Angela Powell Womens history Month short soc and web post

Deborah Younger Womens history Month short soc and web post

When Deborah Younger interviewed for her first job out of college for a position in rehabilitation, she thought she was entering a field that focused on rehab for patients, not property! But when they offered her the job, she took it because she knew she wanted to improve quality of life. She wholly embraced her workforce development role in urban communities and made a name for herself in municipalities from Newport News, VA to Columbus, OH and then Toledo. Her expertise led her to become Executive Director for LISC Detroit, a non-profit that invests in and empowers businesses and enterprise programs.

Deborah’s mission is to increase economic and social equity and wants to make  a similar impact in Pontiac. She hit the ground running upon joining the Mayor’s team to meet key community members and learn what the city needs to grow. While she says growing up in a military family developed her drive to conquer new horizons, she’s also learned to not be so serious all the time.

“I am very passionate about my work, but I also learned you have to laugh. Take a step back—don’t take things so seriously. When things happen, realize it’s not about you, it’s about the work. There is going to be another project, so relax, course correct and move on.” -- Deborah Younger

Councilwoman Melanie Rutherford sees life as a journey of continuing education where you are constantly learning to maneuver all that in store for you—the good, the bad and the ugly. Her life lessons began at an early age. In high school, she literally sang to win a competition to pay for her school clothes.  At 17, living on her own, she went south to attend Dillard University. Soon after, she became a young mother. As her responsibilities increased, so did her resolve, leading her to adopt Stevie Wonder’s “Don’t You Worry ‘Bout a Thing” as her theme song. It wasn’t long before her hard work in the music industry earned her a Grammy nomination.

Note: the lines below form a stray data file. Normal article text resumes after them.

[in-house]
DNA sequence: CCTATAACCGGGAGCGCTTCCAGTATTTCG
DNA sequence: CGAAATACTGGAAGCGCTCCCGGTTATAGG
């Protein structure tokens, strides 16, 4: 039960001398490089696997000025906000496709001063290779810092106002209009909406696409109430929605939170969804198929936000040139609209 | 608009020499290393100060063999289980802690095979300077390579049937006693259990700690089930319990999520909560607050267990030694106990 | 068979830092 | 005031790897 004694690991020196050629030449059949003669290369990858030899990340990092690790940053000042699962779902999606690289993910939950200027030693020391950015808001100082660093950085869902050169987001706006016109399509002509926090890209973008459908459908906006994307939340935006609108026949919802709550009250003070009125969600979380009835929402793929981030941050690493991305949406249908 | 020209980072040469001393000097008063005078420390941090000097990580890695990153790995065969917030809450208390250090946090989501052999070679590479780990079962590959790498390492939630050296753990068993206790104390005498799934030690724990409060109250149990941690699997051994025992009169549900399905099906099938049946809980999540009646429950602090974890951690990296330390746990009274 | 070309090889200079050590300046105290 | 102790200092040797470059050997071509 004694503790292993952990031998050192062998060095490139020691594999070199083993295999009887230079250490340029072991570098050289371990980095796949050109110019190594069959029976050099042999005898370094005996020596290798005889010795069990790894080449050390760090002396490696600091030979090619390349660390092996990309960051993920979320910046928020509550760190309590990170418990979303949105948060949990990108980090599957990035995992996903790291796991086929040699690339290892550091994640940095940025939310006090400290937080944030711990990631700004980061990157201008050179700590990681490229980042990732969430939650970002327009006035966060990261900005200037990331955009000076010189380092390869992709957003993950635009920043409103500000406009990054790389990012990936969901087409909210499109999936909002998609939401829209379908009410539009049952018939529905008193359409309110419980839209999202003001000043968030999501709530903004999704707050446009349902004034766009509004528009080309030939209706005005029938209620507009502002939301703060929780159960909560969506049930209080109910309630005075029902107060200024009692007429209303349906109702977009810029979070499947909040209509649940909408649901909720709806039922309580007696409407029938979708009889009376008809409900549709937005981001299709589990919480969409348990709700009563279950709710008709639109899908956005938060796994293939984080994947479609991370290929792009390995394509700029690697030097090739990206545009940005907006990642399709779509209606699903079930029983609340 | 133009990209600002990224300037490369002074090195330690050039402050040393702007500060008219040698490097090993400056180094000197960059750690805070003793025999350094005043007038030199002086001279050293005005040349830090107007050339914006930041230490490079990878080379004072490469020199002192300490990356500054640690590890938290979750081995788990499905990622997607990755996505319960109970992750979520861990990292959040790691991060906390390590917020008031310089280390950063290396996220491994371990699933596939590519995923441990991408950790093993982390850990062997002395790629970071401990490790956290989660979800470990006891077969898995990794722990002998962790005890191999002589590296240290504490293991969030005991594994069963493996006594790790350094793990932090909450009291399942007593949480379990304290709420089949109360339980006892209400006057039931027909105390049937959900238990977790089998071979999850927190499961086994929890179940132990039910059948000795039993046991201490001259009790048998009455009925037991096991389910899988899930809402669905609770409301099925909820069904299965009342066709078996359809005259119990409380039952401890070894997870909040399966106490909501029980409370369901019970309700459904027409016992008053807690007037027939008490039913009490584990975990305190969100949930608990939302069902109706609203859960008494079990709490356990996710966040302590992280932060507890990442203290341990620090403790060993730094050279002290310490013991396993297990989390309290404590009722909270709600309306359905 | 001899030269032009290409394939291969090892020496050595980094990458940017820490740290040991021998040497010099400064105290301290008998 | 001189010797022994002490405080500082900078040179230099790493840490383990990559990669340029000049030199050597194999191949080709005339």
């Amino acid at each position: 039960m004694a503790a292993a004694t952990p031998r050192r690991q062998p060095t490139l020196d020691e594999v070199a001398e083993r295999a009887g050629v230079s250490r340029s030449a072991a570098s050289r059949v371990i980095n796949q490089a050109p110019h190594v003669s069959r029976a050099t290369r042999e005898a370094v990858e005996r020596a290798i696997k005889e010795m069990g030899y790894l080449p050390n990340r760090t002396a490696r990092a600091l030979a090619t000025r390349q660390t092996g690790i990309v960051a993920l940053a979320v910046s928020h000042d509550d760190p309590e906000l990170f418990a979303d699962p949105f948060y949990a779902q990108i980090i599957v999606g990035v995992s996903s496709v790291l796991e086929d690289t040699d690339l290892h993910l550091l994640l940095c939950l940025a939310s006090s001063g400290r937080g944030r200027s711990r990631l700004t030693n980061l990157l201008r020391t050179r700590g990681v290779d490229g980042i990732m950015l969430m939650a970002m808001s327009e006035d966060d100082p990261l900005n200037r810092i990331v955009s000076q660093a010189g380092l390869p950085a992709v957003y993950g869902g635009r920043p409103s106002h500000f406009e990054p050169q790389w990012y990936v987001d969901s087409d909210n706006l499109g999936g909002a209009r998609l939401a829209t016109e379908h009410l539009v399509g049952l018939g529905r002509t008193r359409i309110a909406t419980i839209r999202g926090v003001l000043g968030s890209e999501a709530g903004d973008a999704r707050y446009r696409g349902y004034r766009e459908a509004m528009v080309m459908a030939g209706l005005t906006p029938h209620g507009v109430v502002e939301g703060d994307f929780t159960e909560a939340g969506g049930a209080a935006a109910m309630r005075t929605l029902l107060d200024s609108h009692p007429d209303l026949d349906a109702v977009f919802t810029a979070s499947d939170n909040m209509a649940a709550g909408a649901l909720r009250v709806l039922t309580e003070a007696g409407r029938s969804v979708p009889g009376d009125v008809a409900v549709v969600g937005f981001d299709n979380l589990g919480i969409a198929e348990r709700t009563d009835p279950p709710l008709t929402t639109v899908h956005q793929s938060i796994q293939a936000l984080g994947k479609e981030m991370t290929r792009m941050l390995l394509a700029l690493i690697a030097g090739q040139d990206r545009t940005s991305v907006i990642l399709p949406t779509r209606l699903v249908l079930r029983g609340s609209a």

While proud of her award, Melanie says success is best measured in how you help others—advocating for those who cannot advocate for themselves. It was that call to service that led her to run for council representing District One, which she says is “the best district ever!” She credits having a strong support network and a life coach with helping her adjust to the rigors her new role as an elected official, but no matter what she promises to always be her authentic self—without fear of failing.

“You have to have faith in what you know, even when there is no one telling you that you are going to make it, you have to know it. It is faith over fear—faith in one’s self, faith in one’s ability, faith in knowing that it has to, and will, get better.” -- Melanie Rutherford

Melanie Rutherford Womens history Month short